Well last September in sub-freezing temps at Tso Moriri, I had issues with the cold start. The engine took about 10-15 cranks before sputtering back to life. Diesel sold in Ladakh and other upper climes comes premixed with anti-freeze, thereby prohibiting its freezing so Doc, you don't need to worry too much. Also the ECU changes the timing based on the altitude, so that helps as well. But since the air is also cold, one needs continuous application of the heater to make the engine start.
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Old 18th May 2010, 12:56   #26
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Quote:
Originally Posted by MileCruncher View Post
Well last September in sub-freezing temps at Tso Moriri, I had issues with the cold start. The engine took about 10-15 cranks before sputtering back to life. Diesel sold in Ladakh and other upper climes comes premixed with anti-freeze, thereby prohibiting its freezing so Doc, you don't need to worry too much. Also the ECU changes the timing based on the altitude, so that helps as well. But since the air is also cold, one needs continuous application of the heater to make the engine start.
Actually, diesel up there is normal diesel, not premixed.
There are two things here. First, if ambient engine block temp is lets say -1 or -2 degrees, fuel is still liquid, however, the engine block is cold. So you need multiple applications of heater to fire the engine. Once engine is on, the fuel return line will ensure warm diesel to the engine. So even if temp drops for -10, its okay,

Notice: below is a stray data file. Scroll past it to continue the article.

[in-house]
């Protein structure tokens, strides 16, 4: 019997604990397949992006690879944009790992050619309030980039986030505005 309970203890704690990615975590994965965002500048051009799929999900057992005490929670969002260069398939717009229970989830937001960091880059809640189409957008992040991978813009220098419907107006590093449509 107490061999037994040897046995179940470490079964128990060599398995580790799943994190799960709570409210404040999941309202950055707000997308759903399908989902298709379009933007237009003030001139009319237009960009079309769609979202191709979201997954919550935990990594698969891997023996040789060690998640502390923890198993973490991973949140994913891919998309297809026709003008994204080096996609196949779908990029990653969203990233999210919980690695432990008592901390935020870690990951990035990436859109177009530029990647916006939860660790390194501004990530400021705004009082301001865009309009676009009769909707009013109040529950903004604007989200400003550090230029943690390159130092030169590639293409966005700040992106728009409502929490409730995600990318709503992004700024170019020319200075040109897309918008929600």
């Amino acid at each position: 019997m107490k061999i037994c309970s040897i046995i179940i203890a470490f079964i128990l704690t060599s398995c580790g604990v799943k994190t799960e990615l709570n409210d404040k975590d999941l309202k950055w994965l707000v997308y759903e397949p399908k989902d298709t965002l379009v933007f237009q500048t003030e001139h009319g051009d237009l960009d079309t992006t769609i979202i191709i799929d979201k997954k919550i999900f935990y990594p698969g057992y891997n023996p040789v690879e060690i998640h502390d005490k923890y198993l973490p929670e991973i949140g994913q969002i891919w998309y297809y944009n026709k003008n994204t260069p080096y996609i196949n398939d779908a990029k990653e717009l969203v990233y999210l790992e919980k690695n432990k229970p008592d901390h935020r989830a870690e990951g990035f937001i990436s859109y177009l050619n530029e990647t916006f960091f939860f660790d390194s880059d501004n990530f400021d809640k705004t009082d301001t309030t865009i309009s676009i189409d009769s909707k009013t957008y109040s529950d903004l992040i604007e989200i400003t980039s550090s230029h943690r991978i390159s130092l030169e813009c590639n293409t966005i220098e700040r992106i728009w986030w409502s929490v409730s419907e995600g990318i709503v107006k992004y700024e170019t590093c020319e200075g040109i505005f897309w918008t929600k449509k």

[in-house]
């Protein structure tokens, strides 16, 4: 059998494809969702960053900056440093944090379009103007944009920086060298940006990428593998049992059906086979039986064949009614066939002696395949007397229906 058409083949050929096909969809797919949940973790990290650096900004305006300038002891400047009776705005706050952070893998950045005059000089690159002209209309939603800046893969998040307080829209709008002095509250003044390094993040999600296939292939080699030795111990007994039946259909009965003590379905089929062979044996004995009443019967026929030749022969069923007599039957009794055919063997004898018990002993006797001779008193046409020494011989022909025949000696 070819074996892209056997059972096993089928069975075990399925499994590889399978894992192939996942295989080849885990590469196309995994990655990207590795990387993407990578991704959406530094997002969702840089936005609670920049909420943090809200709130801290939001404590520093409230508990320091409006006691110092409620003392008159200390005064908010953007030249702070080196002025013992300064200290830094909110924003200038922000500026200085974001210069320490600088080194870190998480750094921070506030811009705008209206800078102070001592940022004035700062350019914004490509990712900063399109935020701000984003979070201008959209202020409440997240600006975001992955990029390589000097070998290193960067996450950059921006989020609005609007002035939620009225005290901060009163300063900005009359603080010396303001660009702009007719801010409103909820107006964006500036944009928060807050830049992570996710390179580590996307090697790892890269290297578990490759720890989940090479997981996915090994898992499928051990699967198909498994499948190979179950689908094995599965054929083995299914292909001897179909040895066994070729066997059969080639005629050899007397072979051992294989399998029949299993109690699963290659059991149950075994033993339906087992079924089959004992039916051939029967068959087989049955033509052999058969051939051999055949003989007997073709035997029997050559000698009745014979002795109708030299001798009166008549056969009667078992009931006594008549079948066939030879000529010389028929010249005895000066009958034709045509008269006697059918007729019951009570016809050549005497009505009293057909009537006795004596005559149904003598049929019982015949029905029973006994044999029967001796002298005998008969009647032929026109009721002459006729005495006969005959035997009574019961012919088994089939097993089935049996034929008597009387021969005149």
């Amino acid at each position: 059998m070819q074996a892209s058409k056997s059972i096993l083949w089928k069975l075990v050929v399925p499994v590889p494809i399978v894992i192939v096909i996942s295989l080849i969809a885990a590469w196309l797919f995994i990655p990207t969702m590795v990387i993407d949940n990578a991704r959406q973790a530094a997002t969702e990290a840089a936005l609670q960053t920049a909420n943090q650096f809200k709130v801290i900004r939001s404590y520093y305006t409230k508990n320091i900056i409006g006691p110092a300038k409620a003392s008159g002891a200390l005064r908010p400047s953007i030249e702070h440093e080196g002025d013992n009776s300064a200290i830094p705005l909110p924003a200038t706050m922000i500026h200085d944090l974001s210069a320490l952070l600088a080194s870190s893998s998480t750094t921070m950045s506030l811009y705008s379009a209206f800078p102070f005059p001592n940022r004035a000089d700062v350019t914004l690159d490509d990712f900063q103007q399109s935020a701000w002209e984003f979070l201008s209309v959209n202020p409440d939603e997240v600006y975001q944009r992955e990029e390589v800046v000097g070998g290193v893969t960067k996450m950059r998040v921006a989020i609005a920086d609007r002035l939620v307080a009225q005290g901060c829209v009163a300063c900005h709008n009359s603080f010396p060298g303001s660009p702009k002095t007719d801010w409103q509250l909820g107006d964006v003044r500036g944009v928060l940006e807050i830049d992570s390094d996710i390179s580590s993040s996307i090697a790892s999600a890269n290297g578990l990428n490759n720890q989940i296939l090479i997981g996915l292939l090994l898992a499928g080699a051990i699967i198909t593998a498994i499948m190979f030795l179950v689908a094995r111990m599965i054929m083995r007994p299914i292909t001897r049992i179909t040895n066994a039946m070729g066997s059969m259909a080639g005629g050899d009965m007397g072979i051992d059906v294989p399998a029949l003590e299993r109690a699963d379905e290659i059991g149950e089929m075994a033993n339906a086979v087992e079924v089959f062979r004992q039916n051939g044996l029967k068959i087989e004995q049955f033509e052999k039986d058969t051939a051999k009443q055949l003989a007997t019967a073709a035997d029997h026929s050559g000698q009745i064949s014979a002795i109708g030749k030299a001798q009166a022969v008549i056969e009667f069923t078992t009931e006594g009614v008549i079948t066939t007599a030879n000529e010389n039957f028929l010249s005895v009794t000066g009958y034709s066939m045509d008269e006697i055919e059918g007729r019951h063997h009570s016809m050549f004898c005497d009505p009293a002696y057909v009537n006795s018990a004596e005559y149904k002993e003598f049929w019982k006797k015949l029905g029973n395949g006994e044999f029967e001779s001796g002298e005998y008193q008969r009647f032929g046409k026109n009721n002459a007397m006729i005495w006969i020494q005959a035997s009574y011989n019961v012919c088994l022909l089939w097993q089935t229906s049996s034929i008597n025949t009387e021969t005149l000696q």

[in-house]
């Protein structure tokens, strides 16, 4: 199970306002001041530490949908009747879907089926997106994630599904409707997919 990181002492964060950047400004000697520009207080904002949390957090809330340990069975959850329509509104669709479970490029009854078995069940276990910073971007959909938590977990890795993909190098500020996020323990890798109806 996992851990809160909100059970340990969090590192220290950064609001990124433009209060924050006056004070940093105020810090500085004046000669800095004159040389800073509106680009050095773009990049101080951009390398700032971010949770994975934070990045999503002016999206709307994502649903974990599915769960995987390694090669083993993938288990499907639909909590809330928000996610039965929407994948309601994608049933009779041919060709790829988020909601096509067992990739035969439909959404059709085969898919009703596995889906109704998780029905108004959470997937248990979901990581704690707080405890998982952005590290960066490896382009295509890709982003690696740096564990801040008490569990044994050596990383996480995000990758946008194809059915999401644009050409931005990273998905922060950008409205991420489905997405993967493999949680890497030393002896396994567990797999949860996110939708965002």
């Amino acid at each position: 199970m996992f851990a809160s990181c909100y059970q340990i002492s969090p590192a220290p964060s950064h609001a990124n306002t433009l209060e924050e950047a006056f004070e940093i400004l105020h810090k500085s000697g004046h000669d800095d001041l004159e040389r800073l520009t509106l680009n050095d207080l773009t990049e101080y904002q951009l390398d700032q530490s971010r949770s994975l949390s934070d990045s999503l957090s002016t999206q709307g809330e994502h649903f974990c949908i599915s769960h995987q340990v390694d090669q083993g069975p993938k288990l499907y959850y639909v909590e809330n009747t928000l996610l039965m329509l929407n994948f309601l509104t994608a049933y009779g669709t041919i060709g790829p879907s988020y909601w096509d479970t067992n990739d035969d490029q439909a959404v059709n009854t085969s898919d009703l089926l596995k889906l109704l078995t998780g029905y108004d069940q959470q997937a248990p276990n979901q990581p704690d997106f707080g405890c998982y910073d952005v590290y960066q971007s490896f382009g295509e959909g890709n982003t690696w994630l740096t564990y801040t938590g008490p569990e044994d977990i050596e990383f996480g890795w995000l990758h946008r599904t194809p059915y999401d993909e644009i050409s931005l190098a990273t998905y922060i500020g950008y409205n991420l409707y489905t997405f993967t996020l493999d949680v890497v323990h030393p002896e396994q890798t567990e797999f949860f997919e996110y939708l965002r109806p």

Second, -10 degree kind of night temperatures. Here diesel starts gumming, and all you can do is heat the fuel tank, prime the hand pump, and then somehow start the vehicle.
Once started you are good to go, as hot diesel will be recirculated into the tank via fuel return lines.

People with diesel vehicles in ladakh have a tough time in winters when temps go to -20 degree C. Diesel gums up, and they cannot start the engine unless vehicle is parked in sunlight for some time.
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Old 18th May 2010, 13:01   #27
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Quote:
Originally Posted by tsk1979 View Post
People with diesel vehicles in ladakh have a tough time in winters when temps go to -20 degree C. Diesel gums up, and they cannot start the engine unless vehicle is parked in sunlight for some time.
What does the army do for their vehicles? Aren't they all now diesel?
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Old 18th May 2010, 13:09   #28
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Quote:
Originally Posted by DKG View Post
What does the army do for their vehicles? Aren't they all now diesel?
Actually I only saw Army Gypsies in Ladakh. But I'm sure the other vehicles like the Stallion must be running in winter

@Tanveer: It was confirmed by some Oil Co person that the Diesel is indeed Pre-Mixed
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Old 18th May 2010, 13:10   #29
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They use boiled water in the radiator, i know that helps. Also leave the engine running through the night in some cases.
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Old 18th May 2010, 13:10   #30
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Army diesel and civilian diesel is different. They do not fill from regular petrol pumps, but have their own stock. Nowhere in the himalayas I have found a pump selling diesel with anti freeze, even in winters.